Thursday, May 28, 2009

Exelixis/Sanofi: The Price of Playing in PI3K

During Exelixis' year-end pipeline update in December 2008, following the biotech's lucrative XL184 et al. deal with BMS, Exelixis R&D chief Michael Morrissey said that the company's two PI3 kinase programs, XL147 and XL765, would likely be out-licensed in the near term.

"We want to partner these compounds outright," Morrissey said. "Qualitatively, the interest in the PI3 pathway is today where MET was four or five years ago," he said. "Every major drug maker is trying to work in this space, [but] we're clearly in the lead." See this Pink Sheet DAILY piece about the pipeline review for more.

Today Exelixis cashed in, inking a deal with Sanofi-Aventis for worldwide development and commercialization rights to the two early-stage clinical compounds (both are in Phase Ib/II). In addition the two companies will collaborate on discovery of new, isoform-selective PI3k inhibitors for oncology indications, sharing R&D responsibility through preclinical development, after which Sanofi takes the lead. The companies' press release is here.

Exelixis' development lead in the space translated into a pretty impressive price tag. The biotech gets $140 million up-front plus guaranteed research funding totaling $21 million over three years. The biobucks milestone total exceeds a stratospheric $1 billion, which includes some notoriously difficult commercial hurdles, plus royalties. Still, even just the guaranteed money is massive. Practically mini-bar pricey. In fact (figuring each compound was valued equally) by up-front payment it's on par with the biggest clinical-stage deals so far this year: Novartis' global license to Portola's Phase II cardiovascular candidate elinogrel, signed in February, which included a $75 million up-front payment, and BMS's deal for Zymogenetics interferon lambda, a Phase I biologic that fetched $85 million up-front in January.

Why the flashy price tag? PI3 kinases are important in cell signaling pathways that influence a range of fundamental cellular activities including growth, migration, proliferation and survival. Various PI3k isoforms have been implicated in a variety of cancers as well as cardiovascular, neurodegenerative and immune-inflammatory diseases.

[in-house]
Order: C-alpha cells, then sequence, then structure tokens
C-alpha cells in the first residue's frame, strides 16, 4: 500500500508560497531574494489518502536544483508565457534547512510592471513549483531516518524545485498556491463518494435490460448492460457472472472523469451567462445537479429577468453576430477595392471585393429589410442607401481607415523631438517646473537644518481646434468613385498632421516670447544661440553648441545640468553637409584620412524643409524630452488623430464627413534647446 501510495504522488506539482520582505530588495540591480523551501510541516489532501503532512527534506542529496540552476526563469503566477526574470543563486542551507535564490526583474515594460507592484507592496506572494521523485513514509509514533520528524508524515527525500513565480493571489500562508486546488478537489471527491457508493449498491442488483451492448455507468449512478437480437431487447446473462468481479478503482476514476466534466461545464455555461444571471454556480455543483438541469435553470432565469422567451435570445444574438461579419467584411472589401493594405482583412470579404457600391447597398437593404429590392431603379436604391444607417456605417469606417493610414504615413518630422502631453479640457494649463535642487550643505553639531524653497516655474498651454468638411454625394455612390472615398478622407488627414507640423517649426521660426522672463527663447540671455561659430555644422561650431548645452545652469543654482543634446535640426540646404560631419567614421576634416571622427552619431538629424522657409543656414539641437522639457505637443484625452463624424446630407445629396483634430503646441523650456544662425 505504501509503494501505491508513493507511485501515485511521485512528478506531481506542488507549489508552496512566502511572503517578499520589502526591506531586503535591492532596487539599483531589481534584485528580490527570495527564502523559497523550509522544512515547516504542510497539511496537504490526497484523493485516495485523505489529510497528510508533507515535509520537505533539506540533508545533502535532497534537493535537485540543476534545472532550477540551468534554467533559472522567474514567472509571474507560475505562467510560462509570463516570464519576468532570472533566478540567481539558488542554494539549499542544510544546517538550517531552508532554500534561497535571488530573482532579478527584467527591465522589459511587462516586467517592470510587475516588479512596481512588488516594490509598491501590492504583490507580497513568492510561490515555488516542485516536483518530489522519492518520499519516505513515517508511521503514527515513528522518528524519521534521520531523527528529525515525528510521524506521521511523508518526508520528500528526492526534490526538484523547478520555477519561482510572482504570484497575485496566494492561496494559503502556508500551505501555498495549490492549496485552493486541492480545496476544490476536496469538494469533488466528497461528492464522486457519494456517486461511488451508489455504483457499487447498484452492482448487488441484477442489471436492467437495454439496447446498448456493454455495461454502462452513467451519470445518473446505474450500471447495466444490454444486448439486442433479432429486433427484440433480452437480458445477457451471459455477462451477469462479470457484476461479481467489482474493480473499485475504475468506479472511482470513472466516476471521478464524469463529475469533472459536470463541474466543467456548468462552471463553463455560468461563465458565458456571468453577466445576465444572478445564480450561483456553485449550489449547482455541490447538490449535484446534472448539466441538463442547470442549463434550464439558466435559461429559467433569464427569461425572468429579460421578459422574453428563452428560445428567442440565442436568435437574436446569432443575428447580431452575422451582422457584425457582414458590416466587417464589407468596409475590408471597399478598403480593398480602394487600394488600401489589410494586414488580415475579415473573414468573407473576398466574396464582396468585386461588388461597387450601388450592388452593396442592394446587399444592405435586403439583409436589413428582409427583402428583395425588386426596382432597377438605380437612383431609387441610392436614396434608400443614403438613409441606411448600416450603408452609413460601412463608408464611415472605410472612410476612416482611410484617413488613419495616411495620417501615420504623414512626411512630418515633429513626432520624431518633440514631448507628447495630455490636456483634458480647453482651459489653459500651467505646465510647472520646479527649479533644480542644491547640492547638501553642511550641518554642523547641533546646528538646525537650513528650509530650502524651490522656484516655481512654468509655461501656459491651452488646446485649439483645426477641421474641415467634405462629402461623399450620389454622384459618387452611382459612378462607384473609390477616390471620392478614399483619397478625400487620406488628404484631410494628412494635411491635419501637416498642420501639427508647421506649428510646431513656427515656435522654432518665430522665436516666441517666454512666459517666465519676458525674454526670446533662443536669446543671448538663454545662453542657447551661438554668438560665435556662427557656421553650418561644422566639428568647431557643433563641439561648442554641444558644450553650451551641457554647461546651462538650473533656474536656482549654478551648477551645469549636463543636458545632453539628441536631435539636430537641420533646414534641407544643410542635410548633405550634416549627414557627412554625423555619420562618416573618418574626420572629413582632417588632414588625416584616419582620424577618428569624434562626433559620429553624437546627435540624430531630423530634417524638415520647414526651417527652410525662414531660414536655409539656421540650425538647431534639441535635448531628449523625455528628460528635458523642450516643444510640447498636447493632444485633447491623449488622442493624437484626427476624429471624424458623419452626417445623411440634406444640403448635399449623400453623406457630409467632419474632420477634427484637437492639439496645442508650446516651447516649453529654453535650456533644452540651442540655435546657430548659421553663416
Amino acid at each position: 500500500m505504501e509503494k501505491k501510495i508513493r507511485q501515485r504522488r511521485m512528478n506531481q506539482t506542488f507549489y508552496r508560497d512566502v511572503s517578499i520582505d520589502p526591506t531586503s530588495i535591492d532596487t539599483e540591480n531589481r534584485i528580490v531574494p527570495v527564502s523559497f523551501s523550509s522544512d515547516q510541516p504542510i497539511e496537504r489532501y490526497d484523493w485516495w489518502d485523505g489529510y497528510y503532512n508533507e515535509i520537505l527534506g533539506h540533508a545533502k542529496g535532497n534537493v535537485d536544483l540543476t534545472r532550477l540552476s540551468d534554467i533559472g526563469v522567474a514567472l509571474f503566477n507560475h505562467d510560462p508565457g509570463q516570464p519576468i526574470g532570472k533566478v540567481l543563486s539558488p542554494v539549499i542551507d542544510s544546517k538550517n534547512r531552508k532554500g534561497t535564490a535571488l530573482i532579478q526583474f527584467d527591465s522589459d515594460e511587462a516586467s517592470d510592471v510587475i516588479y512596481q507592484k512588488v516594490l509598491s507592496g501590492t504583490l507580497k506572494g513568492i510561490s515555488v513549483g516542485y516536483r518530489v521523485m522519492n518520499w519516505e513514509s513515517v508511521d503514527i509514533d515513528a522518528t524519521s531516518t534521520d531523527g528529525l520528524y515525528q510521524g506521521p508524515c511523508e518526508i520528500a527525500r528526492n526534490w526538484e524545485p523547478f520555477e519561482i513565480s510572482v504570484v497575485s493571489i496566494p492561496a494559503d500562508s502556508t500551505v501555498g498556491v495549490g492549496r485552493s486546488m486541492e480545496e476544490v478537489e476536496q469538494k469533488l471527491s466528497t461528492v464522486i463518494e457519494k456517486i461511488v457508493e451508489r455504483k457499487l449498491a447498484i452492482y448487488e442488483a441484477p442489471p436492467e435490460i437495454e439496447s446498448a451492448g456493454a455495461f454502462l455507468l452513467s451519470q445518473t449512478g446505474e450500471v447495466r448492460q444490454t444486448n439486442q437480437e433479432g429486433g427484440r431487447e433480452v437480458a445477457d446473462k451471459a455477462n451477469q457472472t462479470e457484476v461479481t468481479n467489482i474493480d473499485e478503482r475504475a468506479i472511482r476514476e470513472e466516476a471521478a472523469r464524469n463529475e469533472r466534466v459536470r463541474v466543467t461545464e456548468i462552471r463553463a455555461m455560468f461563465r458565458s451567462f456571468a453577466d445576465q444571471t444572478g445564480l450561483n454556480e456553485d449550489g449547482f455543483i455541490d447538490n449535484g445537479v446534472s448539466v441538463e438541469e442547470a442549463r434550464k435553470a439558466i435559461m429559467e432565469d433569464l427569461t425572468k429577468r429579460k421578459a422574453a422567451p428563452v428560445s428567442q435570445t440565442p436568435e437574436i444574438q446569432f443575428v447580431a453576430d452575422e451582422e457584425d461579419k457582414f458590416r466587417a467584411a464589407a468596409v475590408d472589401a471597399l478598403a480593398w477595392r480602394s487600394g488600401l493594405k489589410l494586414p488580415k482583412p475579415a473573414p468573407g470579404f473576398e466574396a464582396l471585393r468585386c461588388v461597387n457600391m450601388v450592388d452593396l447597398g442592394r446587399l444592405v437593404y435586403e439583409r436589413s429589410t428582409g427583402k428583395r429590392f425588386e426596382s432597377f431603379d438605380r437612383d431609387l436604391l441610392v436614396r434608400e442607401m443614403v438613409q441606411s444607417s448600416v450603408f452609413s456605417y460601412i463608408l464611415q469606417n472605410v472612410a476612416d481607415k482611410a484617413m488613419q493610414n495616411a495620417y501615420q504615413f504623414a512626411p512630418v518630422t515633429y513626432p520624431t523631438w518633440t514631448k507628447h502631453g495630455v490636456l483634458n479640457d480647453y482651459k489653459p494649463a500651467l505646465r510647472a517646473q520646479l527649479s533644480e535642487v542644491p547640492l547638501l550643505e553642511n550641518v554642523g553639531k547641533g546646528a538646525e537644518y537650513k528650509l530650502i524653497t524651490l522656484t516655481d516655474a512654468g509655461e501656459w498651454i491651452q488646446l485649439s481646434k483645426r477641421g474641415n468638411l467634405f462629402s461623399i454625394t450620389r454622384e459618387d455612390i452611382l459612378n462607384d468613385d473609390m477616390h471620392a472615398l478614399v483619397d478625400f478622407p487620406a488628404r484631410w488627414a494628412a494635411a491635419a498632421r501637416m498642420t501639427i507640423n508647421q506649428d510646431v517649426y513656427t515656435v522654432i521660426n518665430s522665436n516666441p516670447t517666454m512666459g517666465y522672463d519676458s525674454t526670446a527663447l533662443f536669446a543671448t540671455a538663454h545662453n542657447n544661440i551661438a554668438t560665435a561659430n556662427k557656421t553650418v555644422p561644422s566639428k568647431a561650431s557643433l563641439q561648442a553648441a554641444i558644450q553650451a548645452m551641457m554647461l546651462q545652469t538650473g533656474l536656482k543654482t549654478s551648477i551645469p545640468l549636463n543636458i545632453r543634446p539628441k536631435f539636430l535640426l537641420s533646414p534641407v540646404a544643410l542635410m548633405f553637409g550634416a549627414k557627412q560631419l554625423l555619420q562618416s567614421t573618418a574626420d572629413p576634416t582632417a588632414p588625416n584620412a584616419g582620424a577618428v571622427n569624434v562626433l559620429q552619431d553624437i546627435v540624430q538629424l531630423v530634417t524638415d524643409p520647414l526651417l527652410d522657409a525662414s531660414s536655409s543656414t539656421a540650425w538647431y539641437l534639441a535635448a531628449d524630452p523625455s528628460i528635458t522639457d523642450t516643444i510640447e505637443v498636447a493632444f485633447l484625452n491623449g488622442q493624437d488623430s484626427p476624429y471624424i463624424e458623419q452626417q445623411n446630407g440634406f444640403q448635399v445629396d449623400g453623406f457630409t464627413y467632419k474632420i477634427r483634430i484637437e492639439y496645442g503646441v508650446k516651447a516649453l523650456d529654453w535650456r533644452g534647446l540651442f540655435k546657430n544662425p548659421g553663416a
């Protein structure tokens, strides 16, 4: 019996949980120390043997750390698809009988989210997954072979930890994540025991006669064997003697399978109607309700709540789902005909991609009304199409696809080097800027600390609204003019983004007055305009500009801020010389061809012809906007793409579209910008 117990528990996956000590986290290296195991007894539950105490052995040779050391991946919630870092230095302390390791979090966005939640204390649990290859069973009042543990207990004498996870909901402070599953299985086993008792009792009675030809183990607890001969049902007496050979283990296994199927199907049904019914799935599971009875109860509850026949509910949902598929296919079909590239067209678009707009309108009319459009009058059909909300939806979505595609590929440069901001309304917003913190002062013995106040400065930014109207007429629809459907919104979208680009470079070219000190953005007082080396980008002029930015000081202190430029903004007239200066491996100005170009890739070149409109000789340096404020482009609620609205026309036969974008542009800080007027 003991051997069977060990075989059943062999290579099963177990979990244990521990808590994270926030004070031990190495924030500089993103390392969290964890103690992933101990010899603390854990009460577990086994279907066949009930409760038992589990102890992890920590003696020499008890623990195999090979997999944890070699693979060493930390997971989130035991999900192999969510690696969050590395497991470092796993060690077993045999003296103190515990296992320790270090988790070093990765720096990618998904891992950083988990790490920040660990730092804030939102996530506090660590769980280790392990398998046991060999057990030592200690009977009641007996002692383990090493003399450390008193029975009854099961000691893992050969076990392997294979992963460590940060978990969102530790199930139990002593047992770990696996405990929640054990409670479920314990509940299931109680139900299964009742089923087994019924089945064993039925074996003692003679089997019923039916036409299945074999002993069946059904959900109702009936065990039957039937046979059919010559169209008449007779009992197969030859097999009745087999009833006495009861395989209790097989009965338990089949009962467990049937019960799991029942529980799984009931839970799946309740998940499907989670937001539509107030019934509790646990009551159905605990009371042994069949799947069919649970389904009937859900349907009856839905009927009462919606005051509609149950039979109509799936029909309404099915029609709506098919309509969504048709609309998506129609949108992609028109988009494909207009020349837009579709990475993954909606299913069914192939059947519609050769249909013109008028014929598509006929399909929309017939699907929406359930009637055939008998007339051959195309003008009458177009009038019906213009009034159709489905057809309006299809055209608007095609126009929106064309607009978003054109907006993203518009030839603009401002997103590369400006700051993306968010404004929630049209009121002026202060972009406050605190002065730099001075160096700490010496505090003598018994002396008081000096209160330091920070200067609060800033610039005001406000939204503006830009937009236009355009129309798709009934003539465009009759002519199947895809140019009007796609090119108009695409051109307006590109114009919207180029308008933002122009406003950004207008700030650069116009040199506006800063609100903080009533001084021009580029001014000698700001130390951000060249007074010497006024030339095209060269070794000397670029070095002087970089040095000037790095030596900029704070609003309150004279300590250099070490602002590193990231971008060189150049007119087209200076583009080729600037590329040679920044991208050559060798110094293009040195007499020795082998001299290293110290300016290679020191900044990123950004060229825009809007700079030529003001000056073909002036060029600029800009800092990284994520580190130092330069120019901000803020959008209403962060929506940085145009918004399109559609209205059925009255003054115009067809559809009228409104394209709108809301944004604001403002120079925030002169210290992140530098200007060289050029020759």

And the space has been hot for some time. Last April, Roche bought PI3k-focused PIramed for $160 million and a potential $15 million earn-out (a solid return for JPMorgan and Merlin, the biotech's two backers who had invested only ₤10 million). Last September GSK essentially made Cellzome its center for kinase drug discovery in a $25 million up-front deal that includes an option on some undisclosed programs (a dual-targeted PI3k-delta/gamma program may be included, though not Cellzome's lead PI3k-gamma inhibitor). And investors in Calistoga Pharma's May 2009 $30 million Series B--Alta, Amgen, Frazier and Three Arch--are certainly betting on PI3k's potential in both oncology and inflammatory diseases like asthma and RA.

As Exelixis' Morrissey noted back in December, the space is crowded with pharma players as well: Novartis, Wyeth and AstraZeneca have ongoing home-grown programs (Novartis and Wyeth in oncology, AZ in thrombosis), for example. BMS accessed some PI3k assets via its acquisition of Adnexus. And in addition to Cellzome and Calistoga a bunch of small biotechs have PI3k projects in the works, including Avila Therapeutics and Semafore Pharma.

For Sanofi the Exelixis deal is just the latest sign that partnering is in the ascendance at the French pharma, a message repeated recently at BIO, and it allows the company to catch up in an important emerging target area where it lacked in-house programs. The move is the Big Pharma's third significant oncology deal in just over a month, building on the purchase of oral fludarabine from Antisoma earlier in May ($65 million) and the structured acquisition in April of BiPar Sciences (up to $500 million).

Exelixis can now boast a cash runway that should last it at least four years (about $238 million as of the end of March, bolstered slightly by an R&D deal with Boehringer Ingelheim signed a few weeks ago). With that cushion (augmented by a line of credit from Deerfield), and having fulfilled yet another dealmaking promise, the company is the modern model of a successful R&D-focused biotech.

UPDATE: this morning's conference call shed a little more light on the companies' discovery collaboration. Each company will contribute multiple preclinical compounds targeting the alpha and beta isosomes of PI3k to a pool of assets. No matter who originated any of the assets chosen to go forward, the companies will share in the the rewards (though Sanofi will foot the development and commercialization bill).

Also: Exelixis' royalty on '147 and '765 will be in the "healthy double digits," according to CEO George Scangos. Royalties on compounds out of the discovery collaboration will vary depending on multiple factors.

Exelixis wouldn't give a firm estimate on their cash runway--above we suggested four years, on the call they were hesitant to go beyond their December commentary, though Scangos noted because of reimbursement from Sanofi "the fraction of our spend covered by partnership revenue goes up. The pressure on our bank account goes down" because of this, but R&D expenses may not plummet because "We're still going to show that spend."

On the general interest in PI3k, Morrissey noted that "the vast majority of pharma companes are very interested in PI3k inhibition," suggesting it would be easier to list the ones that do not have interest than to list the ones that do. Which could eventually mean another PI3k deal for Exelixis, outside of oncology. Non-oncology directed PI3k inhibitor programs in its pipeline remain Exelixis' sole property, outside the scope of the Sanofi deal.

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